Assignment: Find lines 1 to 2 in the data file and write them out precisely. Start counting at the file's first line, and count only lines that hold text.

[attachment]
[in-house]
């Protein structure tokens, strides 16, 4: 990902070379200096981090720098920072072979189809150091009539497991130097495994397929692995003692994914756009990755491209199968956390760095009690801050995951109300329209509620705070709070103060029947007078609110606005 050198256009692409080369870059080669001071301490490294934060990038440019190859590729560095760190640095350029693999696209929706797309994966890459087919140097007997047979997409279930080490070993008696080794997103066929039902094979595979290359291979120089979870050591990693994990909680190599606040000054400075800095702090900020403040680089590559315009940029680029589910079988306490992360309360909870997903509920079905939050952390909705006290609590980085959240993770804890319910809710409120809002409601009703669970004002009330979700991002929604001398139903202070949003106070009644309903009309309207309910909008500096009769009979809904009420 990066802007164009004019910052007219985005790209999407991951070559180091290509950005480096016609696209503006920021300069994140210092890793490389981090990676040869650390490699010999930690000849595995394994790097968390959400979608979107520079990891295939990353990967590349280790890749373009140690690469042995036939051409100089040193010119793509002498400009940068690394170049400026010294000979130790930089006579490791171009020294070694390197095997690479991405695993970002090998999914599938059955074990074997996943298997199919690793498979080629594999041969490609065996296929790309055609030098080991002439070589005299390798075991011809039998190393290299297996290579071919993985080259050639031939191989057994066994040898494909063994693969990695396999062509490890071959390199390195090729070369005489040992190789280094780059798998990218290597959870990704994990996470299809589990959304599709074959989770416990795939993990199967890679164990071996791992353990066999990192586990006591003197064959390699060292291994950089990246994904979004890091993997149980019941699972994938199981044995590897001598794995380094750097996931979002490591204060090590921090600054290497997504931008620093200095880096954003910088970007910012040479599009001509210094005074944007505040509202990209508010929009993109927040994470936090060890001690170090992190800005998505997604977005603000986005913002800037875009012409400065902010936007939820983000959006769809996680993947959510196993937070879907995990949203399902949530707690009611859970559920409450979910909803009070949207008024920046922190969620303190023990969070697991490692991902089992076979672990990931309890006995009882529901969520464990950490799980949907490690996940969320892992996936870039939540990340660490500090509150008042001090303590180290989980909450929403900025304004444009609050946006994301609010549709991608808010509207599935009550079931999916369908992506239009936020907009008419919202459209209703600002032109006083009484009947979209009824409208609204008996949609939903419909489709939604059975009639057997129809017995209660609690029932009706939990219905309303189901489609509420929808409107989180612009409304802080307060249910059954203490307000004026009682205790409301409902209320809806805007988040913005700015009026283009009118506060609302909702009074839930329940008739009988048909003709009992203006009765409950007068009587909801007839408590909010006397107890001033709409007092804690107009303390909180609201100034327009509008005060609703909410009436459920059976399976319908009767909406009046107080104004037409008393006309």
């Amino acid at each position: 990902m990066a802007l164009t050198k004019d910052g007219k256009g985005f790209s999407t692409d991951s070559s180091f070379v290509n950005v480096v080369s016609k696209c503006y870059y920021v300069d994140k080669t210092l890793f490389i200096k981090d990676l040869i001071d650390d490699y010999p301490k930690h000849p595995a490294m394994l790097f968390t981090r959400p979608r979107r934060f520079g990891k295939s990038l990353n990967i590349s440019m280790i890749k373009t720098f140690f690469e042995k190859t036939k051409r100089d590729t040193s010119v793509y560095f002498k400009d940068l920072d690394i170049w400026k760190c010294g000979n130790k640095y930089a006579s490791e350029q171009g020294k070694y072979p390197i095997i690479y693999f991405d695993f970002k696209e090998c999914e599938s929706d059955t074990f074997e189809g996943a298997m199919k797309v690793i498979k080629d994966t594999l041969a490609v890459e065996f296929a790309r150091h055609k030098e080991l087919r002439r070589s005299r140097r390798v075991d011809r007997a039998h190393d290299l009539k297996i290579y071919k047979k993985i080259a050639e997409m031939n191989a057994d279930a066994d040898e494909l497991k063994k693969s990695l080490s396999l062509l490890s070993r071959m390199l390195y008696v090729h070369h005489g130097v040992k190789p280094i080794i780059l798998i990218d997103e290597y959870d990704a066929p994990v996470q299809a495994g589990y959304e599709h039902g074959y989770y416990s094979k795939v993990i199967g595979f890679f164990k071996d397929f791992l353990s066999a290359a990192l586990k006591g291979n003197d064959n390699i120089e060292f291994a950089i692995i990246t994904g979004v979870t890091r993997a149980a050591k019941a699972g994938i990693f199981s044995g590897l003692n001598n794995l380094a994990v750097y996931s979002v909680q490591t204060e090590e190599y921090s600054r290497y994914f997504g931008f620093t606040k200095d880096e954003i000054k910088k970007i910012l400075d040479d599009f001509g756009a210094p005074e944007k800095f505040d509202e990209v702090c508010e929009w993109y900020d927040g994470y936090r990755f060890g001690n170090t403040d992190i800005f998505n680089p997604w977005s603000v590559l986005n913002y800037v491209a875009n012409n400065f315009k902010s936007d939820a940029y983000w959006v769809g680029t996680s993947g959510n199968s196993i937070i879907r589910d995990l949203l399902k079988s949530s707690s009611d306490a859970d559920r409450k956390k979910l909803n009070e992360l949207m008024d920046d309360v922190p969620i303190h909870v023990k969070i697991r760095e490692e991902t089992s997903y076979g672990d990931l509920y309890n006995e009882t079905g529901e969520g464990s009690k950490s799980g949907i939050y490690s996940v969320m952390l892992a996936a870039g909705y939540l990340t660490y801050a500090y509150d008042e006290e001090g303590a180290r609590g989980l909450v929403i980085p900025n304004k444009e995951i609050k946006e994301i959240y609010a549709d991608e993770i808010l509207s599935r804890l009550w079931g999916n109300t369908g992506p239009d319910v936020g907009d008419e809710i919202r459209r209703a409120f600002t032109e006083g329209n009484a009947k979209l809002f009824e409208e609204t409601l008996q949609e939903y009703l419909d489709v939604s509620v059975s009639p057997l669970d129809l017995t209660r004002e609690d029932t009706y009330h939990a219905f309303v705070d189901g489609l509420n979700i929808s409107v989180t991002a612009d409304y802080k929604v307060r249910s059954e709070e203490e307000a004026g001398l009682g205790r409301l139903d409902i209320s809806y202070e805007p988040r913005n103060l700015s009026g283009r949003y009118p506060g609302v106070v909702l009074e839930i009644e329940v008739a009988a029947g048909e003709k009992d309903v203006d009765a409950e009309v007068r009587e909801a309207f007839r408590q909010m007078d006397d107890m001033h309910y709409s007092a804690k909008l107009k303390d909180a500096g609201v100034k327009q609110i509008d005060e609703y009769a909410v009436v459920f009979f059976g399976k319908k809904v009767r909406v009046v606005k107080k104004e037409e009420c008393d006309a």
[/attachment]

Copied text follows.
[in-house]
């Protein structure tokens, strides 16, 4: 990902070379200096981090720098920072072979189809150091009539497991130097495994397929692995003692994914756009990755491209199968956390760095009690801050995951109300329209509620705070709070103060029947007078609110606005 050198256009692409080369870059080669001071301490490294934060990038440019190859590729560095760190640095350029693999696209929706797309994966890459087919140097007997047979997409279930080490070993008696080794997103066929039902094979595979290359291979120089979870050591990693994990909680190599606040000054400075800095702090900020403040680089590559315009940029680029589910079988306490992360309360909870997903509920079905939050952390909705006290609590980085959240993770804890319910809710409120809002409601009703669970004002009330979700991002929604001398139903202070949003106070009644309903009309309207309910909008500096009769009979809904009420 990066802007164009004019910052007219985005790209999407991951070559180091290509950005480096016609696209503006920021300069994140210092890793490389981090990676040869650390490699010999930690000849595995394994790097968390959400979608979107520079990891295939990353990967590349280790890749373009140690690469042995036939051409100089040193010119793509002498400009940068690394170049400026010294000979130790930089006579490791171009020294070694390197095997690479991405695993970002090998999914599938059955074990074997996943298997199919690793498979080629594999041969490609065996296929790309055609030098080991002439070589005299390798075991011809039998190393290299297996290579071919993985080259050639031939191989057994066994040898494909063994693969990695396999062509490890071959390199390195090729070369005489040992190789280094780059798998990218290597959870990704994990996470299809589990959304599709074959989770416990795939993990199967890679164990071996791992353990066999990192586990006591003197064959390699060292291994950089990246994904979004890091993997149980019941699972994938199981044995590897001598794995380094750097996931979002490591204060090590921090600054290497997504931008620093200095880096954003910088970007910012040479599009001509210094005074944007505040509202990209508010929009993109927040994470936090060890001690170090992190800005998505997604977005603000986005913002800037875009012409400065902010936007939820983000959006769809996680993947959510196993937070879907995990949203399902949530707690009611859970559920409450979910909803009070949207008024920046922190969620303190023990969070697991490692991902089992076979672990990931309890006995009882529901969520464990950490799980949907490690996940969320892992996936870039939540990340660490500090509150008042001090303590180290989980909450929403900025304004444009609050946006994301609010549709991608808010509207599935009550079931999916369908992506239009936020907009008419919202459209209703600002032109006083009484009947979209009824409208609204008996949609939903419909489709939604059975009639057997129809017995209660609690029932009706939990219905309303189901489609509420929808409107989180612009409304802080307060249910059954203490307000004026009682205790409301409902209320809806805007988040913005700015009026283009009118506060609302909702009074839930329940008739009988048909003709009992203006009765409950007068009587909801007839408590909010006397107890001033709409007092804690107009303390909180609201100034327009509008005060609703909410009436459920059976399976319908009767909406009046107080104004037409008393006309």